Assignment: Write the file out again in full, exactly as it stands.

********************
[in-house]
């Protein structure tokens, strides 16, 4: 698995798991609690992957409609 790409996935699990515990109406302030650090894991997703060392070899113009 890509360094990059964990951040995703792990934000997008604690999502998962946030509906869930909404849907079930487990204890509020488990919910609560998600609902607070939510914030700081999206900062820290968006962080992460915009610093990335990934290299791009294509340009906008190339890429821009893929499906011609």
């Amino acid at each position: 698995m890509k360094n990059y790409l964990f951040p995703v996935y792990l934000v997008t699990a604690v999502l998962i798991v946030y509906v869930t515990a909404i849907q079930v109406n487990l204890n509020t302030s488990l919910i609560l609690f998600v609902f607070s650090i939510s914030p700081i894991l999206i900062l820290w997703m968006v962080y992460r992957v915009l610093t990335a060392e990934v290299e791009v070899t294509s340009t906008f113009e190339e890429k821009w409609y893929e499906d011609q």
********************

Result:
[in-house]
């Protein structure tokens, strides 16, 4: 698995798991609690992957409609 790409996935699990515990109406302030650090894991997703060392070899113009 890509360094990059964990951040995703792990934000997008604690999502998962946030509906869930909404849907079930487990204890509020488990919910609560998600609902607070939510914030700081999206900062820290968006962080992460915009610093990335990934290299791009294509340009906008190339890429821009893929499906011609």
């Amino acid at each position: 698995m890509k360094n990059y790409l964990f951040p995703v996935y792990l934000v997008t699990a604690v999502l998962i798991v946030y509906v869930t515990a909404i849907q079930v109406n487990l204890n509020t302030s488990l919910i609560l609690f998600v609902f607070s650090i939510s914030p700081i894991l999206i900062l820290w997703m968006v962080y992460r992957v915009l610093t990335a060392e990934v290299e791009v070899t294509s340009t906008f113009e190339e890429k821009w409609y893929e499906d011609q």